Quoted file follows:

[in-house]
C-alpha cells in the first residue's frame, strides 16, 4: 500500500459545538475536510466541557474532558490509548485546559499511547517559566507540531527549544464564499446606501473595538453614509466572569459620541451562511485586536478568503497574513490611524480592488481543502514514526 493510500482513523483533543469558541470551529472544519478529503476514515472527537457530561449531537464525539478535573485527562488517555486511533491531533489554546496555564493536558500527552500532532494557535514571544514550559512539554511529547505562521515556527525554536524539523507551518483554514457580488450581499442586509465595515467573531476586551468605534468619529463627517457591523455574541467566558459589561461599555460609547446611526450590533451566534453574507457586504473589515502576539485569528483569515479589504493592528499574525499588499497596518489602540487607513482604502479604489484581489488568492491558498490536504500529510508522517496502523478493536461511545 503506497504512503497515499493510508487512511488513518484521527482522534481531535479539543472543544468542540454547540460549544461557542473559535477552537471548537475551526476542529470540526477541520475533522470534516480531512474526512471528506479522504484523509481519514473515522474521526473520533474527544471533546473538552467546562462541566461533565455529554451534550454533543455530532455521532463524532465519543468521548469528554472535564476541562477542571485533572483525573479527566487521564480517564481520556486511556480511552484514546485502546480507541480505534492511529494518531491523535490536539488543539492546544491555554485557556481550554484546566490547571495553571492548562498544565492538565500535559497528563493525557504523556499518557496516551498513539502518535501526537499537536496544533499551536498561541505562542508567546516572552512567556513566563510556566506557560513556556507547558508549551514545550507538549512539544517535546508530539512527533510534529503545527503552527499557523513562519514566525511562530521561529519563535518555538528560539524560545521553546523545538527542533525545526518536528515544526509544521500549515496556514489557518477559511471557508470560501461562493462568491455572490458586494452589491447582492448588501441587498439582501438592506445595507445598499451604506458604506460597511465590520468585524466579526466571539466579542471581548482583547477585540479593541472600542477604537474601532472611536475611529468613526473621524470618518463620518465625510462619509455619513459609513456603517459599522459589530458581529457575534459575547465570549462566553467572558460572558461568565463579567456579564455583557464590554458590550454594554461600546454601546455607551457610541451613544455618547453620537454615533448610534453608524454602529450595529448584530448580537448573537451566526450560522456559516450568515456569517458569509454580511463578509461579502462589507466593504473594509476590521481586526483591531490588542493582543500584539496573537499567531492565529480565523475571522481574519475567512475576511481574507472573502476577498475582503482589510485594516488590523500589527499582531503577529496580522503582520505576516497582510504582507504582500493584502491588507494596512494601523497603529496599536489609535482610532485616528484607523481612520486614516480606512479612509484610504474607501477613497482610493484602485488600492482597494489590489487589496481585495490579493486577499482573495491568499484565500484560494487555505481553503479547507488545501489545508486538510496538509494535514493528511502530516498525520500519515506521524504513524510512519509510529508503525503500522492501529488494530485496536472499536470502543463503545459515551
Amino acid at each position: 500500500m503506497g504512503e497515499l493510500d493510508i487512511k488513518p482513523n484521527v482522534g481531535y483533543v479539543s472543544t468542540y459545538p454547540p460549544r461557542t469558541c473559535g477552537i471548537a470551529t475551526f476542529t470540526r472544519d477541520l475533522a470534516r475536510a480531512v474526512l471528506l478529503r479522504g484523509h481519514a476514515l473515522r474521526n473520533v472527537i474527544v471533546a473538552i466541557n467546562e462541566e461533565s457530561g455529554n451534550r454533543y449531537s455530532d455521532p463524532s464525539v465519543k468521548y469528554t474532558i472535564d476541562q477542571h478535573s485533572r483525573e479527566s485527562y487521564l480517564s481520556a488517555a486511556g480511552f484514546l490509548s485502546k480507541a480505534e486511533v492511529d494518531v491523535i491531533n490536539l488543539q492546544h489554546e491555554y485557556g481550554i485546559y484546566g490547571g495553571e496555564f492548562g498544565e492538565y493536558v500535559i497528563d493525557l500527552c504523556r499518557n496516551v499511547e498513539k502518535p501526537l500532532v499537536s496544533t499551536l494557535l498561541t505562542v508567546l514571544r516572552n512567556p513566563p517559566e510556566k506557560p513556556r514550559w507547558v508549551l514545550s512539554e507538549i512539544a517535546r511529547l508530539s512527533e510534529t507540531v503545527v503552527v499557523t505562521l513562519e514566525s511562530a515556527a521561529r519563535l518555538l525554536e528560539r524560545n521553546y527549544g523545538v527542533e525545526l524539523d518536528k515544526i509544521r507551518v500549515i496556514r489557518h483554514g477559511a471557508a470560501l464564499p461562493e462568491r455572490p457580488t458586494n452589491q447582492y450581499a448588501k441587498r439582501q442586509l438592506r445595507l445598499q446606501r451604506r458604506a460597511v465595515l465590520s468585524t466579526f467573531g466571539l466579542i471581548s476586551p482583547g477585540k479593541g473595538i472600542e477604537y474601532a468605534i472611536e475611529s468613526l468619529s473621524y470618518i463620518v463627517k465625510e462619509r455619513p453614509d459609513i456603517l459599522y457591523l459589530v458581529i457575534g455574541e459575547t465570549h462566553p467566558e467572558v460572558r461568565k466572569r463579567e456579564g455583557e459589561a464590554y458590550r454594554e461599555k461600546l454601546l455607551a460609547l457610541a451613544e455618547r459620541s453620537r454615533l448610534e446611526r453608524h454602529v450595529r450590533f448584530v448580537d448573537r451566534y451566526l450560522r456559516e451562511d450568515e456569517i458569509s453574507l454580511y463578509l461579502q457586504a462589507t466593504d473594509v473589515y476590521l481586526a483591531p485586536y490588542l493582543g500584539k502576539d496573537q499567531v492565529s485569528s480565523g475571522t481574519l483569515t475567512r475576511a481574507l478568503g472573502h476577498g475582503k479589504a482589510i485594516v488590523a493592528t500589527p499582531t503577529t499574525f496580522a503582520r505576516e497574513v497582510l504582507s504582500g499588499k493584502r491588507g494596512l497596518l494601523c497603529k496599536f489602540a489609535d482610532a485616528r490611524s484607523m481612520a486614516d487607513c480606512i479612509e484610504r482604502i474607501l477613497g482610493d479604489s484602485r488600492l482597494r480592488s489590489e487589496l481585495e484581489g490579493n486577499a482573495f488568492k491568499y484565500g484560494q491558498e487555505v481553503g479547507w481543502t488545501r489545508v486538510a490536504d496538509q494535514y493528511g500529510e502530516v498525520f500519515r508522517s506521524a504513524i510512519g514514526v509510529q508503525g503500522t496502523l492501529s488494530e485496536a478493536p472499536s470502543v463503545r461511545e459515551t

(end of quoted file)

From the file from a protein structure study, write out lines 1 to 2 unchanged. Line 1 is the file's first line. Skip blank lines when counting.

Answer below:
[in-house]
C-alpha cells in the first residue's frame, strides 16, 4: 500500500459545538475536510466541557474532558490509548485546559499511547517559566507540531527549544464564499446606501473595538453614509466572569459620541451562511485586536478568503497574513490611524480592488481543502514514526 493510500482513523483533543469558541470551529472544519478529503476514515472527537457530561449531537464525539478535573485527562488517555486511533491531533489554546496555564493536558500527552500532532494557535514571544514550559512539554511529547505562521515556527525554536524539523507551518483554514457580488450581499442586509465595515467573531476586551468605534468619529463627517457591523455574541467566558459589561461599555460609547446611526450590533451566534453574507457586504473589515502576539485569528483569515479589504493592528499574525499588499497596518489602540487607513482604502479604489484581489488568492491558498490536504500529510508522517496502523478493536461511545 503506497504512503497515499493510508487512511488513518484521527482522534481531535479539543472543544468542540454547540460549544461557542473559535477552537471548537475551526476542529470540526477541520475533522470534516480531512474526512471528506479522504484523509481519514473515522474521526473520533474527544471533546473538552467546562462541566461533565455529554451534550454533543455530532455521532463524532465519543468521548469528554472535564476541562477542571485533572483525573479527566487521564480517564481520556486511556480511552484514546485502546480507541480505534492511529494518531491523535490536539488543539492546544491555554485557556481550554484546566490547571495553571492548562498544565492538565500535559497528563493525557504523556499518557496516551498513539502518535501526537499537536496544533499551536498561541505562542508567546516572552512567556513566563510556566506557560513556556507547558508549551514545550507538549512539544517535546508530539512527533510534529503545527503552527499557523513562519514566525511562530521561529519563535518555538528560539524560545521553546523545538527542533525545526518536528515544526509544521500549515496556514489557518477559511471557508470560501461562493462568491455572490458586494452589491447582492448588501441587498439582501438592506445595507445598499451604506458604506460597511465590520468585524466579526466571539466579542471581548482583547477585540479593541472600542477604537474601532472611536475611529468613526473621524470618518463620518465625510462619509455619513459609513456603517459599522459589530458581529457575534459575547465570549462566553467572558460572558461568565463579567456579564455583557464590554458590550454594554461600546454601546455607551457610541451613544455618547453620537454615533448610534453608524454602529450595529448584530448580537448573537451566526450560522456559516450568515456569517458569509454580511463578509461579502462589507466593504473594509476590521481586526483591531490588542493582543500584539496573537499567531492565529480565523475571522481574519475567512475576511481574507472573502476577498475582503482589510485594516488590523500589527499582531503577529496580522503582520505576516497582510504582507504582500493584502491588507494596512494601523497603529496599536489609535482610532485616528484607523481612520486614516480606512479612509484610504474607501477613497482610493484602485488600492482597494489590489487589496481585495490579493486577499482573495491568499484565500484560494487555505481553503479547507488545501489545508486538510496538509494535514493528511502530516498525520500519515506521524504513524510512519509510529508503525503500522492501529488494530485496536472499536470502543463503545459515551